Measuring Rods

Tamil inscriptions mention measuring rods or pole (Kol in Tamil), whenever the land is gifted, along with taxes or tax exemption. These rods were generally based on either human span ( san ) or foot ( ai ). A rod was named according to the number of spans or feet it comprised, eg. 16- san kol, 12 adi kol. Besides these span and foot rods we get from inscriptions, the names of many other rods whose lengths are however not given.

These rods are named after villages, temples, rulers etc. such as Cirriyarrur kol, Rajarajan kol, Rajavibhaan kol, Kandar Kandan kol, Ivvur alantha kol, Malikaik kol etc. As these rods varied from place to place to standardize the length of the local rod they were engraved on the temple stone walls with even interval marks to denote half, quarter, one eighth etc.A square rod, i.e. an area, measuring one rod in length and one rod in breadth was called asKuzhi .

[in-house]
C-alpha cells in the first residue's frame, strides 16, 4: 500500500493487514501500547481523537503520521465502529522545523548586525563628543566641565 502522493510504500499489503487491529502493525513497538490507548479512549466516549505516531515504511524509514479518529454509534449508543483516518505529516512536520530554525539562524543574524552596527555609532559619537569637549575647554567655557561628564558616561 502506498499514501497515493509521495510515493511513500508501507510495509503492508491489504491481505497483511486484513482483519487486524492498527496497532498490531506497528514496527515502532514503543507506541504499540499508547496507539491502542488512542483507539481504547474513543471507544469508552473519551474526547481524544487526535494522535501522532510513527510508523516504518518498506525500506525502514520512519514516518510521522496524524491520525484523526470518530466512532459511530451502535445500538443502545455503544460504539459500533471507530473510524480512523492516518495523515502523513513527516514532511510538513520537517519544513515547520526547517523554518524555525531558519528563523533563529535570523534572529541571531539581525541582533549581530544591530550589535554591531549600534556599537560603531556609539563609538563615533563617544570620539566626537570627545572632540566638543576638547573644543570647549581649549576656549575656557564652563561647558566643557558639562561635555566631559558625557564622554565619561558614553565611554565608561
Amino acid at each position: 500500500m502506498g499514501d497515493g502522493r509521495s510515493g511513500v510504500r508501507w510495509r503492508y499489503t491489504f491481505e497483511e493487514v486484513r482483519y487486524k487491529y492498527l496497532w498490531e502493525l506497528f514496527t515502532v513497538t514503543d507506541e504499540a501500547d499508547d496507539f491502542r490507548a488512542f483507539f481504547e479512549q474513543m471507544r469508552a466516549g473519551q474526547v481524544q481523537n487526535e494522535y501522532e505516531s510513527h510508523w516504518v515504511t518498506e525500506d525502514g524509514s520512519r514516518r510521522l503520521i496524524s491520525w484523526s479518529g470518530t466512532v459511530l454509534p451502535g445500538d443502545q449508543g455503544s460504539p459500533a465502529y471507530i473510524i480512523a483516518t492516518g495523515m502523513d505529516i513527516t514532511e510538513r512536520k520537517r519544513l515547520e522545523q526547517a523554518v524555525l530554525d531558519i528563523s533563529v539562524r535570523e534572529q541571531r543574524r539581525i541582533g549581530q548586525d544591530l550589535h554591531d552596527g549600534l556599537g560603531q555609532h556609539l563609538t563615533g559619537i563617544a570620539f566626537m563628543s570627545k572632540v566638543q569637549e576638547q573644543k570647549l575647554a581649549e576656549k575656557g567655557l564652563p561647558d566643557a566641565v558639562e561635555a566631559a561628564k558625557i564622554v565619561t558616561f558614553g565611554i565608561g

Land measuring rod Kandar kandan kol Varadharajaperumal Temple 14th Century C.E

Temple mason's scale Taccamuzham Varadharajaperumal Temple 16th Century CE

Specimen of Cloth Measuring Rod , 13th Century CE Tirumalavadi, Perambalur Dt.

Another linear measure, muzham equivalent to a cubit (a measure from elbow to the tip of middle finger) was exclusively used to measure structures and cloth. Mason’s scales known as taccamuzham are also engraved on the temple walls.